Mike Bedingfield, the marketing manager at Visit Britain, believes the success of the townhouse hotel is down to more than a formula of "modern equals good, old equals bad". "These hotels were long overdue in terms of the quality they offered for the price," he said. "And it's true that as a nation we are more style-conscious than ever. We can't open a magazine without being told how we should be living our lives and we want to go to bed in an acre of white duvet.

"But the boutique hotels cleverly priced themselves at a level where you are prepared to put your hand in your pocket. They've hit the nail on the head by providing additional services such as spas. These hotels usually have good restaurants where the house wine is not too expensive and you don't end up feeling fleeced."

The Alias group, which launched in Cheltenham five years ago and plans to open up to 15 hotels, offers another dimension to the contemporary hotel. Its approach of claiming to be "funkier than average" and posting photographs on the hotel website of a house manager playing the guitar could work either way, but Rupert Kenyon, a spokesman for Alias, says the company is careful not to take itself too seriously. "It's just a bit of fun," he said. "We live in design-conscious times and people are interested in more than a bland bedroom. Our Cheltenham hotel was described as 'visiting the house of a great aunt you always suspected led a racier life than she let on', and we make it clear that staff enjoy working in the hotels. In many ways, we're not contemporary; we're eclectic and hope to prove to be durable as tastes change."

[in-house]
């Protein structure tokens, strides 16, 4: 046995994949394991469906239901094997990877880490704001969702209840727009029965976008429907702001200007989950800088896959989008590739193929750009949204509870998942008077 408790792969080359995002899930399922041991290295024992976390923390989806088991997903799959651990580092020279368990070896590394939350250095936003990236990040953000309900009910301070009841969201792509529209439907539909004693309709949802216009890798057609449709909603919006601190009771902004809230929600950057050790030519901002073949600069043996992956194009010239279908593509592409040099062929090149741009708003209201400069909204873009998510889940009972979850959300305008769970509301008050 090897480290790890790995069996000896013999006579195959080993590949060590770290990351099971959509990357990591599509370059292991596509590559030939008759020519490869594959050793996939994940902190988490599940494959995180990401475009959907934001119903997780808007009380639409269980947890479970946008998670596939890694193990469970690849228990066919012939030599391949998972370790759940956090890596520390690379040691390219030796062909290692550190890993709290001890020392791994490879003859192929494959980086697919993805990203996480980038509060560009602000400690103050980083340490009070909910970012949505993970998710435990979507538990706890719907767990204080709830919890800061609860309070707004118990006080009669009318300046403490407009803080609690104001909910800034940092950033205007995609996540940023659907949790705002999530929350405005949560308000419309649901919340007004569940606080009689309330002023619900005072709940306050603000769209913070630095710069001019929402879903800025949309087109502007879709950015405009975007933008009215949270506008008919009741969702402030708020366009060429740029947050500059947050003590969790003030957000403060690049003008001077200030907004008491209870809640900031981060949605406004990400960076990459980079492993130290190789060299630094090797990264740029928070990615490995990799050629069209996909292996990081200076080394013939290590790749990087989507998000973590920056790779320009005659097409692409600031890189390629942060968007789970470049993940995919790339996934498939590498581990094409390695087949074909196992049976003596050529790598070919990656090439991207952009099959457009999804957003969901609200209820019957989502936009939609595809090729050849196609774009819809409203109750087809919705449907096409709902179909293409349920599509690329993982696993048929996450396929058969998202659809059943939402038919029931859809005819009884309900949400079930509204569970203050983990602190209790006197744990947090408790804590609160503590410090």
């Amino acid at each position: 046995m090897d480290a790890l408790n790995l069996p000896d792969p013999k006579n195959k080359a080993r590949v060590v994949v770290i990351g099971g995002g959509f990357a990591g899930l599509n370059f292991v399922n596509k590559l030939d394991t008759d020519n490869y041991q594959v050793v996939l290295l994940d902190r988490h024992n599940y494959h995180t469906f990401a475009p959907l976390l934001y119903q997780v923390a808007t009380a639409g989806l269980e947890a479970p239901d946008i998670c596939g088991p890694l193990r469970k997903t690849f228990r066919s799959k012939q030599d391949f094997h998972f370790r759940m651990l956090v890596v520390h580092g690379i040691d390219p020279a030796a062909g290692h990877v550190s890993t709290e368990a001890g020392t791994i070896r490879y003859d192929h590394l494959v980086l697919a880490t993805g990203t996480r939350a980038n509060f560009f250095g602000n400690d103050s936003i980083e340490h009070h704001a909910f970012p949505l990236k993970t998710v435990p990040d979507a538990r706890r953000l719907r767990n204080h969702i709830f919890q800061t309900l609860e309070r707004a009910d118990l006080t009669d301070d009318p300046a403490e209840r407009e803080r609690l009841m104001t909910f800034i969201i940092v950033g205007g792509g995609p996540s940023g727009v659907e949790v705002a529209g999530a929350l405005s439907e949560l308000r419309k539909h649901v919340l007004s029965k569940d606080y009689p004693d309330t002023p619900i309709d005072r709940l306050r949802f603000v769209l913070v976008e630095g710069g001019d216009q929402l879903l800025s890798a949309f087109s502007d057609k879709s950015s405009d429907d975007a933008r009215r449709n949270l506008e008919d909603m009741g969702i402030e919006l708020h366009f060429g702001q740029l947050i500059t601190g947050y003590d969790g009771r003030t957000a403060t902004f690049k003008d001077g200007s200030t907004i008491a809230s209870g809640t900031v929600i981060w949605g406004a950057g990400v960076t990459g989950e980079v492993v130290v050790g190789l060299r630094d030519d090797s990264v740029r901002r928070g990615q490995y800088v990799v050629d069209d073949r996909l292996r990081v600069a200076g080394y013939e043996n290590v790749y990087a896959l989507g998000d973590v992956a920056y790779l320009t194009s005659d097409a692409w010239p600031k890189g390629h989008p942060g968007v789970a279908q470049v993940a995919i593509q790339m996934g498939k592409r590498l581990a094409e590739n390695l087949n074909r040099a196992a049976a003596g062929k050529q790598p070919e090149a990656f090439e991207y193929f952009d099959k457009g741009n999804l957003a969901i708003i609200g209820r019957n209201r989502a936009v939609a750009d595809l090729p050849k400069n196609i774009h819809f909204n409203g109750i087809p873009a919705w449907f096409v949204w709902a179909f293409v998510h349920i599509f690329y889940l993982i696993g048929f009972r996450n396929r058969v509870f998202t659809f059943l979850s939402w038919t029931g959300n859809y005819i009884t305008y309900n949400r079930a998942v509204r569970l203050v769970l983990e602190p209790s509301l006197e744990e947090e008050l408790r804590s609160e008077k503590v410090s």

Fashion does change. "There is a bit of a trend towards opulence again," Mr Hutson says. "There's nothing wrong with chintz per se but hopefully it won't be teamed up again with cheap brass. Whatever happens, boutique and townhouse hotels will survive if they deliver on the traditional yardsticks of care, good service and hospitality."

Mr Massey reckons British and foreign can work well together: "Modified chintz is part of the English persona and, let's face it, if you come to England as a foreign tourist you don't want to sit in a English hotel with sushi all over the wall."